PwC has also prioritized employee well-being,Â enhancing its existing benefit offerings to fit the needsÂ of the current crisis. Fenlon says that some of theÂ organizationâs key initiatives include:
- virtual individual and group mental health coaching;
- enhanced crisis childcare and eldercare support;
- employee-led discussions on topics such as living aloneÂ and feeling isolated, leading and inspiring virtually,Â homeschooling, and work; and
- tips on protecting time and engaging with remoteÂ teams.
Marriott Vacations Worldwide followed suit, coveringÂ 100 percent of medical, dental, and vision insuranceÂ premiums for associates who went on furlough,Â according to Mike Yonker, executive vice presidentÂ and CHRO. The company also leveraged its WorkdayÂ platform to provide resources on health and wellness,Â mindfulness, managing stress, exercise, distant learningÂ for children, professional growth, and leadershipÂ development.
But even companies that lack the resources to offer suchÂ wide-ranging benefits can take significant steps to easeÂ the burden on their workforce. Tammy Heller, seniorÂ vice president and CHRO of Perspecta, recommendsÂ that organizations offer opportunities for employees toÂ support each other. For example, Perspectaâs voluntaryÂ paid time off sharing program allows employees to helpÂ their colleagues by donating PTO while providing aÂ confidential way for others to accept help. The responseÂ has been overwhelming; to date, nearly 5,400 hoursÂ have been donated. She also suggests that HR leadersÂ focus on trust and flexibility as a well-being tool.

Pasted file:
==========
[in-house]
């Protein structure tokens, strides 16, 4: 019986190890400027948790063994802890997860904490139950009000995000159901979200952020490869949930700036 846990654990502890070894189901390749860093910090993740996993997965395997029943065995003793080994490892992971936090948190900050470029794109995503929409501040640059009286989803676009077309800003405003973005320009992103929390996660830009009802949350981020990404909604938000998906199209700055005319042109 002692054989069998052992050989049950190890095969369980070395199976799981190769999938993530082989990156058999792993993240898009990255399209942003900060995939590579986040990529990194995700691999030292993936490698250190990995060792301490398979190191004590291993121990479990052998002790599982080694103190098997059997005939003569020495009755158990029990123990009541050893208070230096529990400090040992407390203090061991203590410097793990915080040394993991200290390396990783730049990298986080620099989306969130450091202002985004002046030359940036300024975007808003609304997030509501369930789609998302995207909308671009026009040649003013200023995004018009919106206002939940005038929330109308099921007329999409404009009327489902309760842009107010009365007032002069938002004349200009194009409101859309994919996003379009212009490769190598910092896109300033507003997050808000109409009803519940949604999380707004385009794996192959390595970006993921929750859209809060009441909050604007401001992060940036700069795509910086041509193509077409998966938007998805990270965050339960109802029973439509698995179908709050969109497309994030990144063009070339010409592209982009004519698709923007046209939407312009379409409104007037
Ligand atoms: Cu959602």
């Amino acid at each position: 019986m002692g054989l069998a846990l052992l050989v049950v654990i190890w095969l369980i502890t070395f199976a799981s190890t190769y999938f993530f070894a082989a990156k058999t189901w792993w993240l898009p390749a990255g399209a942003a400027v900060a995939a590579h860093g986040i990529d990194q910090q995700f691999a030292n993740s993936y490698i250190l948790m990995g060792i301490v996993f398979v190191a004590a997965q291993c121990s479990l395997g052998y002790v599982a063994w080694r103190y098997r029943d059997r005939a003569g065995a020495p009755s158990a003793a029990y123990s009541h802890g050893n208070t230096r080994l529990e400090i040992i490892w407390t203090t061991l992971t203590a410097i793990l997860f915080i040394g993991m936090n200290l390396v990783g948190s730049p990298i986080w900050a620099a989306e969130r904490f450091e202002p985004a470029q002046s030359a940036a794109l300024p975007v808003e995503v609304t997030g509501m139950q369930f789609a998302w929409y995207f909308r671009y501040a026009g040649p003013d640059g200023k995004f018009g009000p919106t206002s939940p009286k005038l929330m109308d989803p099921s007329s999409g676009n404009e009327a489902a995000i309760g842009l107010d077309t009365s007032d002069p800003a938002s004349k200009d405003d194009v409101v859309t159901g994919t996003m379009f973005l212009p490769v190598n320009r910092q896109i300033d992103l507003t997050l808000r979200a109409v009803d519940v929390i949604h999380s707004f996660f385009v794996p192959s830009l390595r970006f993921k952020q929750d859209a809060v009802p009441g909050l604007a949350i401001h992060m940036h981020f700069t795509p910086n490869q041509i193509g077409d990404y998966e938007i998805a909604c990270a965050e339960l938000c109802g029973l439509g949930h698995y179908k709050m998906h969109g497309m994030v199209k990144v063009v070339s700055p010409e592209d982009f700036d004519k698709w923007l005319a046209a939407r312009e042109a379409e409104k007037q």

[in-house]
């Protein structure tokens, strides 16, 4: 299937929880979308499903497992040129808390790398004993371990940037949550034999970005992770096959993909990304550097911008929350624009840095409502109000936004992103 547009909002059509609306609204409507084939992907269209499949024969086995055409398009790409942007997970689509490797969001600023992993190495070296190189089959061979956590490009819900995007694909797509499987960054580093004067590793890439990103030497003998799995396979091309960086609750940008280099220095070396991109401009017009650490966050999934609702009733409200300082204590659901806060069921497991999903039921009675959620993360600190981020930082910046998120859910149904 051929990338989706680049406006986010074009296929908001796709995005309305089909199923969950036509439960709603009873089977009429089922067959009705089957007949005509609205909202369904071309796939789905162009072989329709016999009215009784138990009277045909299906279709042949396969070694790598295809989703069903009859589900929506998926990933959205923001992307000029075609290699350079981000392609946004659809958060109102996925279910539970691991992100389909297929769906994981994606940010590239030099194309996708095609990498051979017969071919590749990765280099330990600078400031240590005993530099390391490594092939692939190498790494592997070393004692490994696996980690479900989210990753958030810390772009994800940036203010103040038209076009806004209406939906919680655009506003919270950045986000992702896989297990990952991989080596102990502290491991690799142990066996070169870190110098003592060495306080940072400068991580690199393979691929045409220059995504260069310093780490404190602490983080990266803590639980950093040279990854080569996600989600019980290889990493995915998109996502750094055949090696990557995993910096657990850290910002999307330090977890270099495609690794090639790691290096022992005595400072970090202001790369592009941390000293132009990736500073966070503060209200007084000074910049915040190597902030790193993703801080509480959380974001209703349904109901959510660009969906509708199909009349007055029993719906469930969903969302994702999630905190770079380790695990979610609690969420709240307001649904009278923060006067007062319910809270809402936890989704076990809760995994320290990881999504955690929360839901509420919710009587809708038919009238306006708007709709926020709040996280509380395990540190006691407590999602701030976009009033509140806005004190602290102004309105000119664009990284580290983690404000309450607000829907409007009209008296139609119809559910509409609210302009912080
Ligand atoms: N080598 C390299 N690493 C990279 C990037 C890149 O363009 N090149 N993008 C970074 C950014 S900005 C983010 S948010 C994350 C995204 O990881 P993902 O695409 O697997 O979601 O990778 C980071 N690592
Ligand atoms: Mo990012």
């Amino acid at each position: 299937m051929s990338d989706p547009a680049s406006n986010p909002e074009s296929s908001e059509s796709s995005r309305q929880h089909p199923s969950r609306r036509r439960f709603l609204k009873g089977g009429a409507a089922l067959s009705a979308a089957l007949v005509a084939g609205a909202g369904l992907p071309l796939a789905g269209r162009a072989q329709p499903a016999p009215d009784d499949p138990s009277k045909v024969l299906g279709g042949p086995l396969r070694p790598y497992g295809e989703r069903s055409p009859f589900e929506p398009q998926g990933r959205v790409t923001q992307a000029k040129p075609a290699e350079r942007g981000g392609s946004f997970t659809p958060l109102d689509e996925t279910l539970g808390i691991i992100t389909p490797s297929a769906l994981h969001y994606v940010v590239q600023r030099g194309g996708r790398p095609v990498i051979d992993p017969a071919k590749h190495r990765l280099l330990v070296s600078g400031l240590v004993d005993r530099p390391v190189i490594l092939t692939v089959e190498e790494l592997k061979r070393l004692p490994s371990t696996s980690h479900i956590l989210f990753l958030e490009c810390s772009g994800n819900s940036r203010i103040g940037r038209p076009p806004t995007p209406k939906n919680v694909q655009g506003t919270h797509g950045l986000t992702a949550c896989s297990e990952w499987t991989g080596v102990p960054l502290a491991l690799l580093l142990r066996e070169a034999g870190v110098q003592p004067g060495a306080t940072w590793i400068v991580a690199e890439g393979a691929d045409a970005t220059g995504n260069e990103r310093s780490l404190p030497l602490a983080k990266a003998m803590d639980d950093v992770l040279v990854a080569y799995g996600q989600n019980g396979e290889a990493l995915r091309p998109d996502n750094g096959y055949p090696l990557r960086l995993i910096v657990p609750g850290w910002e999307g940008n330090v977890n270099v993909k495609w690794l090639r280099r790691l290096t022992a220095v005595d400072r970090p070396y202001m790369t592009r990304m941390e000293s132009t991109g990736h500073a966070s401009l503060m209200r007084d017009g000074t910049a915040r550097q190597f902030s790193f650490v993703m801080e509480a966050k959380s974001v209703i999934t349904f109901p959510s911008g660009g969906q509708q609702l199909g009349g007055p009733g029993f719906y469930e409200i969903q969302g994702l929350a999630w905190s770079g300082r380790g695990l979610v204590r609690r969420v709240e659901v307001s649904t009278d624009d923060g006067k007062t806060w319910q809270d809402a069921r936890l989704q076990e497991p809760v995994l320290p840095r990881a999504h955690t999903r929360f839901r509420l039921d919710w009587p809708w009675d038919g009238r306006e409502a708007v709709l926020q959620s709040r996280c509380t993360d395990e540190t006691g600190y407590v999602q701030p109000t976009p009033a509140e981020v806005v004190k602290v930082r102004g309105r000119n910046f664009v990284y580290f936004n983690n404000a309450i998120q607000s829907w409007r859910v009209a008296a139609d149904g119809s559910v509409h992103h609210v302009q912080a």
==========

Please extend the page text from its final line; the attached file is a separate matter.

âMany of our employees are working parents orÂ caregivers who are trying to balance many competingÂ professional and personal demands throughout theÂ day (and night),â she says. âIt may be easier for someÂ employees to work in the early morning or late atÂ night to get the job done versus the middle of theÂ workday. I am a firm believer that demonstrating trustÂ and empowerment by giving employees the space andÂ flexibility they need to balance all of their competingÂ priorities will pay off in results and will ultimately createÂ a more committed relationship with their employer.â
Although the risks of the pandemic seem to be abating,Â these well-being measures will need to continue asÂ workers contend with constant uncertainty and evolvingÂ social distancing guidelines.
Pivot, Pivot, Pivot
Whether itâs freezing hiring, furloughing workers, orÂ reimagining job responsibilities, the COVID-19 outbreakÂ has forced most companies to adjust to dramaticÂ changes to their operationsâstarting with the switch toÂ fully remote work. Luckily, working remotely is nothingÂ new, and many companies already had a policy andÂ infrastructure in place that they could scale to meet theÂ current needs of their workforce.
PwCâs journey to remote work began in late 2019 withÂ its $3 billion âNew World, New Skillsâ investment intoÂ the tools and technologies needed to enable a âdigitallyÂ fitâ workforce. And the forward-thinking initiative isÂ paying off.
âWhile we didnât do this in anticipation of a crisis,Â weâre seeing dividends because of it: Our people haveÂ adopted the tech skills and digital mindset that allowsÂ them to work remotely while maintaining high levels ofÂ quality and productivity and continuing to meet clientÂ deadlines even amid uncertainty,â says Fenlon.